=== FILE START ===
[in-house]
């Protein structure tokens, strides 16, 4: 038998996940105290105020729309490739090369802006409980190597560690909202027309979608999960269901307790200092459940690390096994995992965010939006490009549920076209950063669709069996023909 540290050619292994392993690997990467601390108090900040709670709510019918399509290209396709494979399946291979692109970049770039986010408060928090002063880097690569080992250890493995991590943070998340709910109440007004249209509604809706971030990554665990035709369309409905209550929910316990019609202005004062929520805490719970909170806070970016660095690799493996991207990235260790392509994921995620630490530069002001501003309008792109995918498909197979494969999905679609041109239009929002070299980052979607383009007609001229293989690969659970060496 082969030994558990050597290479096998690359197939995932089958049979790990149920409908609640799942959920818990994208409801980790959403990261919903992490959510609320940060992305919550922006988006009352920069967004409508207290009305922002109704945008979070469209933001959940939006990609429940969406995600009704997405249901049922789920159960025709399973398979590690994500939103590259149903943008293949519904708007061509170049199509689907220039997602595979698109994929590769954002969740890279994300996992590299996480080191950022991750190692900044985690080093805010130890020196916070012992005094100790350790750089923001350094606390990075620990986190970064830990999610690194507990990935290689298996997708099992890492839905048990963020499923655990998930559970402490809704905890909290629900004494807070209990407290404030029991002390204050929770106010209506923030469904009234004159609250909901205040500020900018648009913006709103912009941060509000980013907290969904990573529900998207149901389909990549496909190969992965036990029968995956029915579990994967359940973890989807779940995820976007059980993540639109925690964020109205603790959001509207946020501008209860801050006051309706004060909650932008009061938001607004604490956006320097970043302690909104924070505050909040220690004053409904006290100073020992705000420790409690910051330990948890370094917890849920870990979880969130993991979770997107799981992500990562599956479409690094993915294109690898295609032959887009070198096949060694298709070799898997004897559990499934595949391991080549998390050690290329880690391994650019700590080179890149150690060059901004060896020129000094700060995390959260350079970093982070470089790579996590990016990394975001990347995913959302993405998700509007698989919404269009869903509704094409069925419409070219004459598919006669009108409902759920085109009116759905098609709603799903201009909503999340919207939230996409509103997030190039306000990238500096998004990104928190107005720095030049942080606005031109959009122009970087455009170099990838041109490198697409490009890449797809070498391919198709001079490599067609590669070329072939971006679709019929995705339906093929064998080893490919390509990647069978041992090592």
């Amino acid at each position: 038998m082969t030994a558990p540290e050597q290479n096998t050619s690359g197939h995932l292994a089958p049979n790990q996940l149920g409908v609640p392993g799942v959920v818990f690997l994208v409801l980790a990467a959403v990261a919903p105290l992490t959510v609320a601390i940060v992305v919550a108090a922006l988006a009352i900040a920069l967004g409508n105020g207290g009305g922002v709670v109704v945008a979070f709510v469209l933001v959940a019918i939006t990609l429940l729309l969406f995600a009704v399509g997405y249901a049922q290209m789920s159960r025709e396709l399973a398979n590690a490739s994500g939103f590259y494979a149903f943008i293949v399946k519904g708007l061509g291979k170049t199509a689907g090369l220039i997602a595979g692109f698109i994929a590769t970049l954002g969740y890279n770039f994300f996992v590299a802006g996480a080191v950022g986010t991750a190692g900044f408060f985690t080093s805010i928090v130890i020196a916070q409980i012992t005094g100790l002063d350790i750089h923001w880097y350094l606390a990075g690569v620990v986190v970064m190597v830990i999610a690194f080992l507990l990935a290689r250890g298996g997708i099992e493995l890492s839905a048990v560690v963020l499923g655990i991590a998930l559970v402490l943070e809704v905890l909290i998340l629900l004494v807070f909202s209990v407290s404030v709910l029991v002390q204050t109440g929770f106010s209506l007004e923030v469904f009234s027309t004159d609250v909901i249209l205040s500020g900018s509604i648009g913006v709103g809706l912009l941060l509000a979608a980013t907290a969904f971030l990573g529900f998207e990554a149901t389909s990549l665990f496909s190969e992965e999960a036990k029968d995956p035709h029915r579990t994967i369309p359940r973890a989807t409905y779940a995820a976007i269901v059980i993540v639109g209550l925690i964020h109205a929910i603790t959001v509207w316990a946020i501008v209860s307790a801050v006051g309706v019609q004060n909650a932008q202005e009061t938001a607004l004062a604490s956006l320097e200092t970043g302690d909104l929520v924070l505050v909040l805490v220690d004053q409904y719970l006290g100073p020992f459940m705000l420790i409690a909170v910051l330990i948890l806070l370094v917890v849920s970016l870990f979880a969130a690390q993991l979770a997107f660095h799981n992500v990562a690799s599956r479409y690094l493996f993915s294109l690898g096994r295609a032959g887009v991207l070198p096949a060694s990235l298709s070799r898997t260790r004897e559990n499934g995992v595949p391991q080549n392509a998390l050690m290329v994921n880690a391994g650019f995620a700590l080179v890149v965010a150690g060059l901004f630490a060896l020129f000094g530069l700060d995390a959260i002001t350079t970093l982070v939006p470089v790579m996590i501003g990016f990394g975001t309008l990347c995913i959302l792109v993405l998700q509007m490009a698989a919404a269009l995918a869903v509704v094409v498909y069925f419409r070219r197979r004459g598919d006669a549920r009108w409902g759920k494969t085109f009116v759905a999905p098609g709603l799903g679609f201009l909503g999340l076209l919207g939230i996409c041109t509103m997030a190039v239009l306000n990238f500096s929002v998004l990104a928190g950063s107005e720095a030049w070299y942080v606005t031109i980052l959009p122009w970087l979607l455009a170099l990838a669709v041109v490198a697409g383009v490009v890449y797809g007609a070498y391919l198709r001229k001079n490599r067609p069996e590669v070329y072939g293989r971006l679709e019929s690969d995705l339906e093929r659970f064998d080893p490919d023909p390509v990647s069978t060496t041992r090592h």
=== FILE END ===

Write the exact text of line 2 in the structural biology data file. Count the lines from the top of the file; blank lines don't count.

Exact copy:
């Protein structure tokens, strides 16, 4: 038998996940105290105020729309490739090369802006409980190597560690909202027309979608999960269901307790200092459940690390096994995992965010939006490009549920076209950063669709069996023909 540290050619292994392993690997990467601390108090900040709670709510019918399509290209396709494979399946291979692109970049770039986010408060928090002063880097690569080992250890493995991590943070998340709910109440007004249209509604809706971030990554665990035709369309409905209550929910316990019609202005004062929520805490719970909170806070970016660095690799493996991207990235260790392509994921995620630490530069002001501003309008792109995918498909197979494969999905679609041109239009929002070299980052979607383009007609001229293989690969659970060496 082969030994558990050597290479096998690359197939995932089958049979790990149920409908609640799942959920818990994208409801980790959403990261919903992490959510609320940060992305919550922006988006009352920069967004409508207290009305922002109704945008979070469209933001959940939006990609429940969406995600009704997405249901049922789920159960025709399973398979590690994500939103590259149903943008293949519904708007061509170049199509689907220039997602595979698109994929590769954002969740890279994300996992590299996480080191950022991750190692900044985690080093805010130890020196916070012992005094100790350790750089923001350094606390990075620990986190970064830990999610690194507990990935290689298996997708099992890492839905048990963020499923655990998930559970402490809704905890909290629900004494807070209990407290404030029991002390204050929770106010209506923030469904009234004159609250909901205040500020900018648009913006709103912009941060509000980013907290969904990573529900998207149901389909990549496909190969992965036990029968995956029915579990994967359940973890989807779940995820976007059980993540639109925690964020109205603790959001509207946020501008209860801050006051309706004060909650932008009061938001607004604490956006320097970043302690909104924070505050909040220690004053409904006290100073020992705000420790409690910051330990948890370094917890849920870990979880969130993991979770997107799981992500990562599956479409690094993915294109690898295609032959887009070198096949060694298709070799898997004897559990499934595949391991080549998390050690290329880690391994650019700590080179890149150690060059901004060896020129000094700060995390959260350079970093982070470089790579996590990016990394975001990347995913959302993405998700509007698989919404269009869903509704094409069925419409070219004459598919006669009108409902759920085109009116759905098609709603799903201009909503999340919207939230996409509103997030190039306000990238500096998004990104928190107005720095030049942080606005031109959009122009970087455009170099990838041109490198697409490009890449797809070498391919198709001079490599067609590669070329072939971006679709019929995705339906093929064998080893490919390509990647069978041992090592």